“We should offer values that can inspire the everyday life of people, and also recall the principles of our religious traditions that can inspire wise economic and political policies and decisions,” Father Patton told CNS.
He noted that the Franciscan Custody of the Holy Land, which is in charge of holy places, is working on a pilot project to include environmental education in its local schools curriculum for the coming school year.
The impact of climate change can be easily ignored if a person lives in an acclimatized environment with the air conditioning on in the summer and heating on in the winter, said Father Patton, the son of a farmer in northern Italy. He told CNS he has seen how the harvest seasons have changed over the past 10 years.
“This means something has changed . . . climate change is something which touches our lives,” he said.
Referring to the papal encyclical “Laudato Si’, on Care for Our Common Home,” Father Patton noted the value of an interfaith strategy toward environmental issues in the Holy Land in the form of an “integral ecology.” He said the issue is not only one of “environmental ecology” but also of “cultural ecology,” which “connects the ecological issue to many fields in a reciprocal relationship.”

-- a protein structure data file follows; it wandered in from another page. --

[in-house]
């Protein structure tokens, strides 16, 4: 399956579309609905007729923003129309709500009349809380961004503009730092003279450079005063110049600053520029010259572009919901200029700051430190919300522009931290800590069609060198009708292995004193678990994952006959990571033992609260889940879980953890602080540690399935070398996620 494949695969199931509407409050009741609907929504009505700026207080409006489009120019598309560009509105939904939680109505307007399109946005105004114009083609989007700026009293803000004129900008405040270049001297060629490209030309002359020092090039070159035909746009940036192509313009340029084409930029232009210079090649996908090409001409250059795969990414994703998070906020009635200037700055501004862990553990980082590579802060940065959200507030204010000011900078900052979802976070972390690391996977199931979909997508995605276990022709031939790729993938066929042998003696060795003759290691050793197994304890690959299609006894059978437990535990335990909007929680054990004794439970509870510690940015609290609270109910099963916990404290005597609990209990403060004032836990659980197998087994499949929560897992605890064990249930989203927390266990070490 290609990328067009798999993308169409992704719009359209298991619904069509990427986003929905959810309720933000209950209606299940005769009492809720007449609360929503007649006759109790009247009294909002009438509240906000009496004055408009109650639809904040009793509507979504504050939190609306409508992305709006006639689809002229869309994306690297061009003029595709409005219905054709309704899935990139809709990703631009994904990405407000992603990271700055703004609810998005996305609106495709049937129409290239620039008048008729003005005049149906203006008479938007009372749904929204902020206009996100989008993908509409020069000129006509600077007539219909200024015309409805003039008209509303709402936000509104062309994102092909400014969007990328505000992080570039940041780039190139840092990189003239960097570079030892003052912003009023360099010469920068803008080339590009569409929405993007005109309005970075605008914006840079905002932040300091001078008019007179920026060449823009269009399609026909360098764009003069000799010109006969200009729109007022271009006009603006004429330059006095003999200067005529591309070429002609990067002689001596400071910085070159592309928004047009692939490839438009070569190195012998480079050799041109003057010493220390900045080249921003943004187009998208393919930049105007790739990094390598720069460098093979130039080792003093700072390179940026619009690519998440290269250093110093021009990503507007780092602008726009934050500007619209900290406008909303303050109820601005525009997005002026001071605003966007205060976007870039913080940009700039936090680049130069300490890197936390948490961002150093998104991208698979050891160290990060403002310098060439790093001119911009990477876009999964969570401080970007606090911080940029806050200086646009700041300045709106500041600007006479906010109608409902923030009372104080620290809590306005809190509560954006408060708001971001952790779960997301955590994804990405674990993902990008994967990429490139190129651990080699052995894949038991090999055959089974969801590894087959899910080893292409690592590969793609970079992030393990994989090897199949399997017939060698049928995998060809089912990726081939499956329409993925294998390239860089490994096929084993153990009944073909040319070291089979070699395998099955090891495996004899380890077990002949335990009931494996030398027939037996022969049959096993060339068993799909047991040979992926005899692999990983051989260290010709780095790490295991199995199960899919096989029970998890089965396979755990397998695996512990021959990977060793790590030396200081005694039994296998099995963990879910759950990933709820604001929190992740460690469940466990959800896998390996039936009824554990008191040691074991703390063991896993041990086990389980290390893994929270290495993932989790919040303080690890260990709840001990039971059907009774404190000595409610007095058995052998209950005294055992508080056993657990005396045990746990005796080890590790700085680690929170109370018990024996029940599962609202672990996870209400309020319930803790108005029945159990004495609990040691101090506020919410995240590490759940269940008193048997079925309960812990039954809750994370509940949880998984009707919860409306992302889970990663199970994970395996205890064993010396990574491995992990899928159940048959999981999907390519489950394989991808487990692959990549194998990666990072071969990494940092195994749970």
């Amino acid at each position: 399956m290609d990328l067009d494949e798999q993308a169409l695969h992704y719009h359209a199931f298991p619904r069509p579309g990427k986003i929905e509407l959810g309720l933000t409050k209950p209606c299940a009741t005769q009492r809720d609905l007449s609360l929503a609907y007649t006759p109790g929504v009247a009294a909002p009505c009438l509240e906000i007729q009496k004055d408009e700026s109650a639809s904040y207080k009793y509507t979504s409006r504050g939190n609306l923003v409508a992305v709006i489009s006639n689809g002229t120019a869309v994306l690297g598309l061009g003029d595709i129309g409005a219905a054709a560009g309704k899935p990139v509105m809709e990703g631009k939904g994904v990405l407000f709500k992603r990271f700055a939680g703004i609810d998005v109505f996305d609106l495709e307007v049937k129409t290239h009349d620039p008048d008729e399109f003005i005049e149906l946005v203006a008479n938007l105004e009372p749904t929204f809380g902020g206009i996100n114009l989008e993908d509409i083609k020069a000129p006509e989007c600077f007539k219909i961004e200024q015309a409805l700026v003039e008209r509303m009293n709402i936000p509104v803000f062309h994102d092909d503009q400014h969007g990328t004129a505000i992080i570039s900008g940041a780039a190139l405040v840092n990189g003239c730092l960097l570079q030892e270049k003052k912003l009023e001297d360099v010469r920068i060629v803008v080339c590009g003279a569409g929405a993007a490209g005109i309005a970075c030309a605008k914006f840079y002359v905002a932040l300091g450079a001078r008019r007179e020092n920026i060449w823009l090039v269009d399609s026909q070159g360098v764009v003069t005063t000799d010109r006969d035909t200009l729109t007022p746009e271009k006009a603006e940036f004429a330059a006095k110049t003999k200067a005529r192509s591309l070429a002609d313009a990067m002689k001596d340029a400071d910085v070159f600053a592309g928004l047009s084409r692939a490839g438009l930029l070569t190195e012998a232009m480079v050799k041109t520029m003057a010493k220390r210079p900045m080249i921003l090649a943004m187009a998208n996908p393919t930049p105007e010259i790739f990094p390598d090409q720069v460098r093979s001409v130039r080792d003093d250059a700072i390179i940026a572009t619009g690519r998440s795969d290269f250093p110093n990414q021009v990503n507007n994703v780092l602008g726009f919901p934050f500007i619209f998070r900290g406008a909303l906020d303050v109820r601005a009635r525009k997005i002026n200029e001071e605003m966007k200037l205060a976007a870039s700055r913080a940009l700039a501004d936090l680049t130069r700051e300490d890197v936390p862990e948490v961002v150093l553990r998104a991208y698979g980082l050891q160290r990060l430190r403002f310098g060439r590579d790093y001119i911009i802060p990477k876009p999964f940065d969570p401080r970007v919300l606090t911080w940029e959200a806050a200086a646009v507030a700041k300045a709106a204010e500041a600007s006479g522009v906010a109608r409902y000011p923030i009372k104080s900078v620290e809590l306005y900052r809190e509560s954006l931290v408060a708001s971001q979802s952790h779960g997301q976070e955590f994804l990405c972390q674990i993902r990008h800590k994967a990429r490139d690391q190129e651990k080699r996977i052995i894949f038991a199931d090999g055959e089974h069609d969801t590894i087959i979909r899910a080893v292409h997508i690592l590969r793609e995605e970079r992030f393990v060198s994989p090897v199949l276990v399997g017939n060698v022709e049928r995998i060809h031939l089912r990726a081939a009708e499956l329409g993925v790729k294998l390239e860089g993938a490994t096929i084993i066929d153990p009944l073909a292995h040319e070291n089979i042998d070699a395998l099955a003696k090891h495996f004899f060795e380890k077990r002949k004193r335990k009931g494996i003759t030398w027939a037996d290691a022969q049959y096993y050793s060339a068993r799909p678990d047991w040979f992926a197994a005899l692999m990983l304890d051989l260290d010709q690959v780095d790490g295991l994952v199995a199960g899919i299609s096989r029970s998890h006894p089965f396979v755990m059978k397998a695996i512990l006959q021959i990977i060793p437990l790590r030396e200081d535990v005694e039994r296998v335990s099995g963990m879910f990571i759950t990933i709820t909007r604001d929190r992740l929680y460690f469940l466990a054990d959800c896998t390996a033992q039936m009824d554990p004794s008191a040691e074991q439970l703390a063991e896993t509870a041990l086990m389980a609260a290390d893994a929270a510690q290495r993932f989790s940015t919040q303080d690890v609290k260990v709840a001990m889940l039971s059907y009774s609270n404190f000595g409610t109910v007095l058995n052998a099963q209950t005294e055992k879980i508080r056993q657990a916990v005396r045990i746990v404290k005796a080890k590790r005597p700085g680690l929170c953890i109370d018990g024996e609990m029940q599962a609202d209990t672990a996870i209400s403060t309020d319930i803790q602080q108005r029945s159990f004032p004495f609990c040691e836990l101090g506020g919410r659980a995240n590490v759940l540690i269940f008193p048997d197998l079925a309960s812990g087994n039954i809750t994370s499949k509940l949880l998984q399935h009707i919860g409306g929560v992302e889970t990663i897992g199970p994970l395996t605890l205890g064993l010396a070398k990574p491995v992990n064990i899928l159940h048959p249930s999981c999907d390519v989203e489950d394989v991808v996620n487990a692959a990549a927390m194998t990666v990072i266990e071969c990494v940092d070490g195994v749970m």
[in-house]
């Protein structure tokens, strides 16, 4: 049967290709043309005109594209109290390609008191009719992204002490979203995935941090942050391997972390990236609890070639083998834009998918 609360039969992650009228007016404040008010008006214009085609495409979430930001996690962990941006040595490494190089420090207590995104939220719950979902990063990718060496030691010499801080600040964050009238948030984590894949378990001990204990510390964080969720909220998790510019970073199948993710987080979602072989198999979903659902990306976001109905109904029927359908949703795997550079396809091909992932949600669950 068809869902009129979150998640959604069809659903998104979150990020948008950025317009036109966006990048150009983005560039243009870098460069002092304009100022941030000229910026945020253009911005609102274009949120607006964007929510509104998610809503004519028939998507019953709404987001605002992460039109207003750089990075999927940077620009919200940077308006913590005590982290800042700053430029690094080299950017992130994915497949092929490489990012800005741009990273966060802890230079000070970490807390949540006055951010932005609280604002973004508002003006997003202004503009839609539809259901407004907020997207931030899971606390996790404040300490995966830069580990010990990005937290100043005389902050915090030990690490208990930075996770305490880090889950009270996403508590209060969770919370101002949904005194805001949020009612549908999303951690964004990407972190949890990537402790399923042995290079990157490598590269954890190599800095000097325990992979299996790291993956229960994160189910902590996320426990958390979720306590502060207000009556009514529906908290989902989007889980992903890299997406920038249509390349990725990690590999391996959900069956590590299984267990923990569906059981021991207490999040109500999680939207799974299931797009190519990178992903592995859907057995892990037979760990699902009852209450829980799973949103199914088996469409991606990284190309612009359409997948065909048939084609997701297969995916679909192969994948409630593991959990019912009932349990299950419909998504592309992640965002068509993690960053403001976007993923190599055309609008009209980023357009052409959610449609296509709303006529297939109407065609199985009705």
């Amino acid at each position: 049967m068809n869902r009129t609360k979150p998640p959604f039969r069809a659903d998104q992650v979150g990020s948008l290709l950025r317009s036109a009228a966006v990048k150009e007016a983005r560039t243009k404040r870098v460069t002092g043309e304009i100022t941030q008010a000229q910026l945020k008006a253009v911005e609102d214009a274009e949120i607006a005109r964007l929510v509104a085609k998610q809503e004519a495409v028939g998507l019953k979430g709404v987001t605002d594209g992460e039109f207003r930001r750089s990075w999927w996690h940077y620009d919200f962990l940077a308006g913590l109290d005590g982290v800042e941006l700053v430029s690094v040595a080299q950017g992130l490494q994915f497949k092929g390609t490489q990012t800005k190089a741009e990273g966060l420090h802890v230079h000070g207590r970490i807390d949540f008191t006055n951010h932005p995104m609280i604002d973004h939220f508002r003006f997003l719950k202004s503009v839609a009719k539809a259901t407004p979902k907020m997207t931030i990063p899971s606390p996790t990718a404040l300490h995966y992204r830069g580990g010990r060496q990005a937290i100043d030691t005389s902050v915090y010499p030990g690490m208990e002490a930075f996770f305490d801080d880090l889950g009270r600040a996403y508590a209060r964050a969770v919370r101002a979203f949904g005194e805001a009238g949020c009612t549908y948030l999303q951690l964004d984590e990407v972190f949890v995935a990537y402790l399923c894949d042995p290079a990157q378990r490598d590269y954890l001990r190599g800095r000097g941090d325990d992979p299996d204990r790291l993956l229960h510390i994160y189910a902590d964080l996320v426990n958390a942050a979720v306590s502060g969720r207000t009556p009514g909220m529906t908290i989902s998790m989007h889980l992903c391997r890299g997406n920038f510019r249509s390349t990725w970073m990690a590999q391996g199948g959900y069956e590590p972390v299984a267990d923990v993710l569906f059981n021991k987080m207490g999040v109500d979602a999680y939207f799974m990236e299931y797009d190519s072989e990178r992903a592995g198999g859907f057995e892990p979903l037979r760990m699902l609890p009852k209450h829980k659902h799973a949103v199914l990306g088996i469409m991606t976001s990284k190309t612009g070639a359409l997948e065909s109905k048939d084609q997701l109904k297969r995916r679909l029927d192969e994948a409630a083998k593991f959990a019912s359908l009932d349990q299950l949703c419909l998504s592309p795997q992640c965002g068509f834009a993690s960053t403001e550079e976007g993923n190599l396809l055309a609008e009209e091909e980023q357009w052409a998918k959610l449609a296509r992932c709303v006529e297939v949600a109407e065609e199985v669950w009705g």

“In this place, it is particularly important to have a linked vision, to work on a connection … between different cultures [and religions] of Judaism, Islam and Christianity. This is an integral vision of ecology in the encyclical of Pope Francis,” Father Patton told CNS. “He speaks of the importance of dialogue between religions of different faiths in this field. We can work as people of goodwill.”
At the news conference, the religious leaders discussed the common respect for the environment and nature inherent in their religious traditions and holy books, and the responsibility these teachings entrust to people.
Despite the continuing political violence and struggle to control land not only in Jerusalem and the whole Middle East, but also around the world, people need to start discussing the issues of real importance concerning climate change and environmental sustainability before there is no land left to fight over, said Zahalka.
“Our lives are more important than all these issues,” he said. The issue of environmental sustainability “gives us the opportunity to rethink all these [political] issues and put them into context . . . to focus and invest in what is really important, which is life.”
Father Patton said the creation of an interfaith environmental dialogue could even serve as a confidence-building measure between Israelis and Palestinians and others in the region, which could enable future discussions on social, political and religious issues.
“We received the gift of creation and, first and foremost, we are part of creation, we are not over creation. We have a shared responsibility toward this generation,” he told journalists. “We can cooperate for something important for every human being in the present and in the future.”